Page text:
As we have earlier noted, the grievance and arbitration process is not optional under the RLA.12 Congress intended the RLA's procedures, particularly the Adjustment Boards, to be the exclusive means of dealing with minor matters involving the interpretation of a collective bargaining agreement and for all aggrieved employees to have access to such procedures. It necessarily follows that an employer and a union, through a negotiated collective bargaining agreement, cannot deprive a category of employees of access to the grievance and arbitration process. Thus, if the collective bargaining agreement here is read to deny such access, the relevant clauses, to that extent, are invalid and unenforceable. See Slagley v. Illinois Cent. R.R., 397 F.2d 546 (7th Cir. 1968) (employee's right to submit grievance to Adjustment Board is "statutory and cannot be nullified by agreement between the carrier and the union"); see also Elgin, Joliet & E. Ry. v. Burley, 325 U.S. 711, 740, n. 39, 65 S. Ct. 1282, 1297, n. 39, 89 L. Ed. 1886 (1945) (" [T]he individual employee's rights cannot be nullified merely by agreement between the carrier and the union. They are statutory rights, which he may exercise independently or authorize the union to exercise in his behalf.").13 Therefore, if the Adjustment Board were to refuse to entertain Capraro's claim (or if UPS were to refuse to participate in the arbitration proceedings), Capraro would be entitled to a judicial order compelling arbitration.14 Such an order would serve the competing policies of ensuring that employees are not left remediless, and that minor disputes are resolved through arbitration rather than litigation.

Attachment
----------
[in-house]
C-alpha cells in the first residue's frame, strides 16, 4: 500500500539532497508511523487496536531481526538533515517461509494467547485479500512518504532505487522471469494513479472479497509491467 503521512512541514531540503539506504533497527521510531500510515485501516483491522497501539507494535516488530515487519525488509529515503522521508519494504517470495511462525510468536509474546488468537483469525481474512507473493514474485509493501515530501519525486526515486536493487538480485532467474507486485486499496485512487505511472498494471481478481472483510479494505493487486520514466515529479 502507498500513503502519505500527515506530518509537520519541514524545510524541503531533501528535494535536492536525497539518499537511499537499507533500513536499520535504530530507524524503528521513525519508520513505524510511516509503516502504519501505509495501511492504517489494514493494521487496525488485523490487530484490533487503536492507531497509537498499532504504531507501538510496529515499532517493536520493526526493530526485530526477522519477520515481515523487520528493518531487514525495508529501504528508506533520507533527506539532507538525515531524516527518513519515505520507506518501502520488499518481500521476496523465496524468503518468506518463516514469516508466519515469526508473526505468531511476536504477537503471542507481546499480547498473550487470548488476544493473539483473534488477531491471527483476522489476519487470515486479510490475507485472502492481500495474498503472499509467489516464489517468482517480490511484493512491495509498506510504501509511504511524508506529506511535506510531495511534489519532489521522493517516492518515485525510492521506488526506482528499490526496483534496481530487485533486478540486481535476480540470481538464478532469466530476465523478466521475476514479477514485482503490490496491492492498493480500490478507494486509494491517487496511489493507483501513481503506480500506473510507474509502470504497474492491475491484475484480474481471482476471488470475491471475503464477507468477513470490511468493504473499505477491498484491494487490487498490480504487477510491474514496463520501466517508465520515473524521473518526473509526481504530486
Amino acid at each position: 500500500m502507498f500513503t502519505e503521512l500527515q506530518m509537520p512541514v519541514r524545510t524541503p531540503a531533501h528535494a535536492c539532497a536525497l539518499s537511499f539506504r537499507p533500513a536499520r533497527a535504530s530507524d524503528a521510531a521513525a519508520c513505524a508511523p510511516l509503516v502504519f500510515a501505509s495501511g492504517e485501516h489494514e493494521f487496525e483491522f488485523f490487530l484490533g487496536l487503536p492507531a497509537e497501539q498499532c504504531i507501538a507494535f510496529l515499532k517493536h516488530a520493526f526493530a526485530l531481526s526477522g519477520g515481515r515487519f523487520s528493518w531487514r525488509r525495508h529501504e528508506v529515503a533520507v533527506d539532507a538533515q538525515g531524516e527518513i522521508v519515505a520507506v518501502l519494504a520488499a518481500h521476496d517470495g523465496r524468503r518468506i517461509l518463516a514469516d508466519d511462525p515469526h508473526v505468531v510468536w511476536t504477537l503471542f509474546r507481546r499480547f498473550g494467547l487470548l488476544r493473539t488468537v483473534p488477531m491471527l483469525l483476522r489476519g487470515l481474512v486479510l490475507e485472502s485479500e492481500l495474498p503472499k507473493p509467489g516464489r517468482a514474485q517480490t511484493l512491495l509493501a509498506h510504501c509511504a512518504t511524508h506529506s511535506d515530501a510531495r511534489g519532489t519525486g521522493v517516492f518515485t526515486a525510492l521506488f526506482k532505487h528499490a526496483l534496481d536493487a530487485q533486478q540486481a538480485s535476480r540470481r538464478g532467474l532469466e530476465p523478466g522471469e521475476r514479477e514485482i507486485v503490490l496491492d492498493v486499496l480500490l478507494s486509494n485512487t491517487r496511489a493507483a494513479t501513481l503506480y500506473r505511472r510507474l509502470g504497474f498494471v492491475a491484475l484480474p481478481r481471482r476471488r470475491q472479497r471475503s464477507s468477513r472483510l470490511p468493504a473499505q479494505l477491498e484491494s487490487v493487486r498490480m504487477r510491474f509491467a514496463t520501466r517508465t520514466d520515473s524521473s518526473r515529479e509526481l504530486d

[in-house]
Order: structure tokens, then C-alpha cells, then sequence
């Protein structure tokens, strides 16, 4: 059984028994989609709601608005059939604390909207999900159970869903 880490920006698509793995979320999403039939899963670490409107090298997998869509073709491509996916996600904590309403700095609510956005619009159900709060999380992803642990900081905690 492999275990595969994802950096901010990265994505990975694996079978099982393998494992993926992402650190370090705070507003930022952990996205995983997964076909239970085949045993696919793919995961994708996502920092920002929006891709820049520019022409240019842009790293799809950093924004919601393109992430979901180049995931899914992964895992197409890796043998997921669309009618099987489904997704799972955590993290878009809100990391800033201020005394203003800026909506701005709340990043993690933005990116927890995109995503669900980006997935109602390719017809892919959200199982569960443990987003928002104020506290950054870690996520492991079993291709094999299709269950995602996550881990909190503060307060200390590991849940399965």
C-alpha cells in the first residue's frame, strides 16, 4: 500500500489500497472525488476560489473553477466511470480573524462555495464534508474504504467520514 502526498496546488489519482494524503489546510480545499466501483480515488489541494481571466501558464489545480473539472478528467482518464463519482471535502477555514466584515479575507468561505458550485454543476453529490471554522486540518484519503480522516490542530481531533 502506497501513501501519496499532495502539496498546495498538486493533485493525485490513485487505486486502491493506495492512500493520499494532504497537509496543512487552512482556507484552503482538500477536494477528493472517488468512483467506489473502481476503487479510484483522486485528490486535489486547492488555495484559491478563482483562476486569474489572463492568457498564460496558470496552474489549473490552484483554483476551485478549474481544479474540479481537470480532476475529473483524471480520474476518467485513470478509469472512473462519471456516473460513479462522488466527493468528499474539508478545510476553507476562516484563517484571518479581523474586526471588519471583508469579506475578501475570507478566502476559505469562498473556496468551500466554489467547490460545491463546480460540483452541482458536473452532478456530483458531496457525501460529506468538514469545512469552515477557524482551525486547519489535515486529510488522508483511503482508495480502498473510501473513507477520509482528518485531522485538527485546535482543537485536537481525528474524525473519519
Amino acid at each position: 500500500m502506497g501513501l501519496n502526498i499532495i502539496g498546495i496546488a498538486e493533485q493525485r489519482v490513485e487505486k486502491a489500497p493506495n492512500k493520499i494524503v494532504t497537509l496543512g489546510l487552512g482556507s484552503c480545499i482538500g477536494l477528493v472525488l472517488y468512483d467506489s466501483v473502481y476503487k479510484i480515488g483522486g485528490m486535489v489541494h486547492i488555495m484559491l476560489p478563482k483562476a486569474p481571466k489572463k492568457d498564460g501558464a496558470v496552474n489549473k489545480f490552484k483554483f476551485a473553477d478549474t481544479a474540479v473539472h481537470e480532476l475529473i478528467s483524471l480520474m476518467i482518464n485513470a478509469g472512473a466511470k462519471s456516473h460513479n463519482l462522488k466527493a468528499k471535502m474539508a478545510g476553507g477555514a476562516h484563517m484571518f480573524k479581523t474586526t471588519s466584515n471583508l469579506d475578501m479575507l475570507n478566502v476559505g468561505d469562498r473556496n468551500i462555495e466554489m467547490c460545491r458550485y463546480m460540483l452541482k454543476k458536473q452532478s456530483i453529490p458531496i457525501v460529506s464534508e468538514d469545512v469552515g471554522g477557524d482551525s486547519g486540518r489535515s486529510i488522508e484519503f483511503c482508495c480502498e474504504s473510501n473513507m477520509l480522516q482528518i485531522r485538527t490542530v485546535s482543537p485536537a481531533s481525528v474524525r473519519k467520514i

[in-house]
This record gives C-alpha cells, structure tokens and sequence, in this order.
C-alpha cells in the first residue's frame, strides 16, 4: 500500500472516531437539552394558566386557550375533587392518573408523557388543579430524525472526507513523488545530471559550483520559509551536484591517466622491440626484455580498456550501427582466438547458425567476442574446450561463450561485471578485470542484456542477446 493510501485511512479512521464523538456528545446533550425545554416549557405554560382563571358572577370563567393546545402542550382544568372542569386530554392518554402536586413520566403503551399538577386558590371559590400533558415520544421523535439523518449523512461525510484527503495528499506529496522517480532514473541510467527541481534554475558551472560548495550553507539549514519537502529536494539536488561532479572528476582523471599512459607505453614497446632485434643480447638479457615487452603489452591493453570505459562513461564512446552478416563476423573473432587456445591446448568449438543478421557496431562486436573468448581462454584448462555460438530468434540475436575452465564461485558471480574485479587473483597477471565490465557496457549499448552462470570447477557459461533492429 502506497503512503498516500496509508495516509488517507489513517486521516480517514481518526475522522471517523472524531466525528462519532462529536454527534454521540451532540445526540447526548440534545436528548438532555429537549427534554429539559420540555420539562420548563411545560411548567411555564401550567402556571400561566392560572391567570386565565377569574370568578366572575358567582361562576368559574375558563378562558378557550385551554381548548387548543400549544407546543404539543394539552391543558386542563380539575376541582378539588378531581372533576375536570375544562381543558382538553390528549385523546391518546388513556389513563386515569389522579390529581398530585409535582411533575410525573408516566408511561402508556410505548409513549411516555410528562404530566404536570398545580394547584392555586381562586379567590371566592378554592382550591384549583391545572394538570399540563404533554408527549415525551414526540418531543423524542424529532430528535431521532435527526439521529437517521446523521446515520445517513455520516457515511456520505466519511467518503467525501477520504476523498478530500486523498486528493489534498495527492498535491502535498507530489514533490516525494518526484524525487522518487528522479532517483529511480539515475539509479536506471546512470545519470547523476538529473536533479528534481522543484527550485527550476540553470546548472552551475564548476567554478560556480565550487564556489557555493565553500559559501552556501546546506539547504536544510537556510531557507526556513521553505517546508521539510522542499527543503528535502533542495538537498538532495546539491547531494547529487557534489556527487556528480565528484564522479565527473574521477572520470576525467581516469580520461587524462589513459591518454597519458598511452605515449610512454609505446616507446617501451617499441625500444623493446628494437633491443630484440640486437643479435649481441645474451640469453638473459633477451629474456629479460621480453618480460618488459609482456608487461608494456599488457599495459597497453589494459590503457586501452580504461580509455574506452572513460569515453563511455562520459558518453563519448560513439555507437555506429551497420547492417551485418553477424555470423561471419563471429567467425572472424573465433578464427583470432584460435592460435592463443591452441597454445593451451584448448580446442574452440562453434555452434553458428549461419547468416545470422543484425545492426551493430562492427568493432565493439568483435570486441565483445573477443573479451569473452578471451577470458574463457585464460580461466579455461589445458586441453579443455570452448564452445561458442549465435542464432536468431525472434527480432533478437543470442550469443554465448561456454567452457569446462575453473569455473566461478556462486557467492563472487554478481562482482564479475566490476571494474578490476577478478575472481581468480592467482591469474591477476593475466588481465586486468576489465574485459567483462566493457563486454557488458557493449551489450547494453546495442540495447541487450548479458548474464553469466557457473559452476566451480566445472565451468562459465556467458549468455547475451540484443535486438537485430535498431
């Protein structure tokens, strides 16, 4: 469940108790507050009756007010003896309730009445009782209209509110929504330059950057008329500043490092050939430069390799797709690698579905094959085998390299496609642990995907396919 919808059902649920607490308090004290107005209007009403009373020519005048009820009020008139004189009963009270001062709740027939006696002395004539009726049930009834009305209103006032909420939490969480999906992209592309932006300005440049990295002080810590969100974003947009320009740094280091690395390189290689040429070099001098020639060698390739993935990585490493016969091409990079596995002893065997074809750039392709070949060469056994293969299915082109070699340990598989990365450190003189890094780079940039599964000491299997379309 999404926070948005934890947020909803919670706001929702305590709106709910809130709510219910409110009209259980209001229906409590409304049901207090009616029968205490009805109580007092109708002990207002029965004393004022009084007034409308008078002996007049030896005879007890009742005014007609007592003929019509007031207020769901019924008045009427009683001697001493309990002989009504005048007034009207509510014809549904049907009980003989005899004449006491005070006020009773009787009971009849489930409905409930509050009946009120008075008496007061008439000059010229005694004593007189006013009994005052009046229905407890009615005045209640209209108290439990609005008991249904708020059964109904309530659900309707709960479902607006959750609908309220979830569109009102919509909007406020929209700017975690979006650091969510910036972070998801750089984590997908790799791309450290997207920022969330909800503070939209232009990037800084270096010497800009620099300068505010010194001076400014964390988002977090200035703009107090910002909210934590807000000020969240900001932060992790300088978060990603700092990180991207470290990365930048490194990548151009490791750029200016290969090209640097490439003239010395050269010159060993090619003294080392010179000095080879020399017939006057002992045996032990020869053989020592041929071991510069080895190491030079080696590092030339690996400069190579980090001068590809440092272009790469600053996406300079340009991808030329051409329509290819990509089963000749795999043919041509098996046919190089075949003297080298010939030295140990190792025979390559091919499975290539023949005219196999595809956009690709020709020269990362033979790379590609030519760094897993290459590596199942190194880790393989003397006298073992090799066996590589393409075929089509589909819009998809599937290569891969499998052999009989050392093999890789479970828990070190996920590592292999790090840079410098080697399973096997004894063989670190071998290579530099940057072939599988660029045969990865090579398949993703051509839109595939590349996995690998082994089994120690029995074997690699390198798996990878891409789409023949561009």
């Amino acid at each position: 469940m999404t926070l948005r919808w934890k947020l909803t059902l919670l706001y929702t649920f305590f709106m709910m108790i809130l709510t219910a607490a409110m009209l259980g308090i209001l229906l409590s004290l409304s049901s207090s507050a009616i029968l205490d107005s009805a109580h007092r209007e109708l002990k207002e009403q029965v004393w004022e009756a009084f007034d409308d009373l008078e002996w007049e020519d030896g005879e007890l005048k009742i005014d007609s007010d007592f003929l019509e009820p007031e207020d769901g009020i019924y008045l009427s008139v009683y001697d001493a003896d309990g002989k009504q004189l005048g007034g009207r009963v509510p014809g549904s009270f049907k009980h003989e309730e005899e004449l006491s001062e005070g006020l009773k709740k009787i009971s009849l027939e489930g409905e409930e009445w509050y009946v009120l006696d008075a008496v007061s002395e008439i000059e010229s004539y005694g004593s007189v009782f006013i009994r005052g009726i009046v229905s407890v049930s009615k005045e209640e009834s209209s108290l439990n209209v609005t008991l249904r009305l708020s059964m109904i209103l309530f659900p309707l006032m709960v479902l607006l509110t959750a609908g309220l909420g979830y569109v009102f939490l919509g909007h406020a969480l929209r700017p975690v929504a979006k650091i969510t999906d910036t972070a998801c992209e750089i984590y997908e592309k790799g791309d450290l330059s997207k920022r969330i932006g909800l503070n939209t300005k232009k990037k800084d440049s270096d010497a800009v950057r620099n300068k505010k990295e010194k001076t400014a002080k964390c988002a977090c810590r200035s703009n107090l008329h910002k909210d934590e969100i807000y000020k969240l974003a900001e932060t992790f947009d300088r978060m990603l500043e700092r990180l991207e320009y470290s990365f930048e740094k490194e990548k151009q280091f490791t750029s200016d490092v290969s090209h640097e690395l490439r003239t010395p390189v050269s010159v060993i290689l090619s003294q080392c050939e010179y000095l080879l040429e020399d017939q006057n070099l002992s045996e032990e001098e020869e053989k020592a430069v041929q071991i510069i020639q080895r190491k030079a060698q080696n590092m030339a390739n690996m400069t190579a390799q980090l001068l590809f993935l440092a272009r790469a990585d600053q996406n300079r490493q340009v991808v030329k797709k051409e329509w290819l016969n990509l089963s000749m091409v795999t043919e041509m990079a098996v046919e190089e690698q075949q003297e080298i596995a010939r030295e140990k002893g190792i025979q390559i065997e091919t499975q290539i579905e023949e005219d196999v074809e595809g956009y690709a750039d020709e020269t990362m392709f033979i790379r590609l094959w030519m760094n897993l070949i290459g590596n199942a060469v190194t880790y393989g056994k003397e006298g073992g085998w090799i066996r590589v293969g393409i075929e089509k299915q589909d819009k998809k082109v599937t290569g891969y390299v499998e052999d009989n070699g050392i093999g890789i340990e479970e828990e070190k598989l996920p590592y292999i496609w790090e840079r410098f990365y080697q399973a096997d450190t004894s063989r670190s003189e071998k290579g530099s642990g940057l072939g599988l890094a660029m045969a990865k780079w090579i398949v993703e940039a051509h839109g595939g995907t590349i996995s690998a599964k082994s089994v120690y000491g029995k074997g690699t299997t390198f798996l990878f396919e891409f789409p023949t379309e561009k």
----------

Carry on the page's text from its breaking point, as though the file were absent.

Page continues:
In this suit, all Capraro seeks is a judicial forum to pursue his claims--a forum Congress did not intend him to have. In such a situation, a claimant must show more than that judicial help in compelling arbitration might be necessary for him to gain access to a statutorily designated forum. Where that is all that is shown, the employee has not demonstrated that he is without a meaningful remedy. It is only where the employee is able to show a problem which renders the arbitration process unavailable, with or without judicial help, i.e. where predisposition, prejudice or some similar phenomenon have made impartial arbitration impossible, that access to the courts can be granted.
Based on the current record, it is solely the existence of the Period of Probation and Discipline and Discharge clauses in the collective bargaining agreement that provide any reason to believe Capraro will be denied access to arbitration; there is no indication that the Adjustment Board is contaminated by prejudice or predisposition that would render a fair hearing impossible. Thus, it appears that a judicial order compelling arbitration would provide Capraro with a meaningful remedy. It follows that the district court's rejection of Capraro's attempt to secure a judicial forum must be affirmed.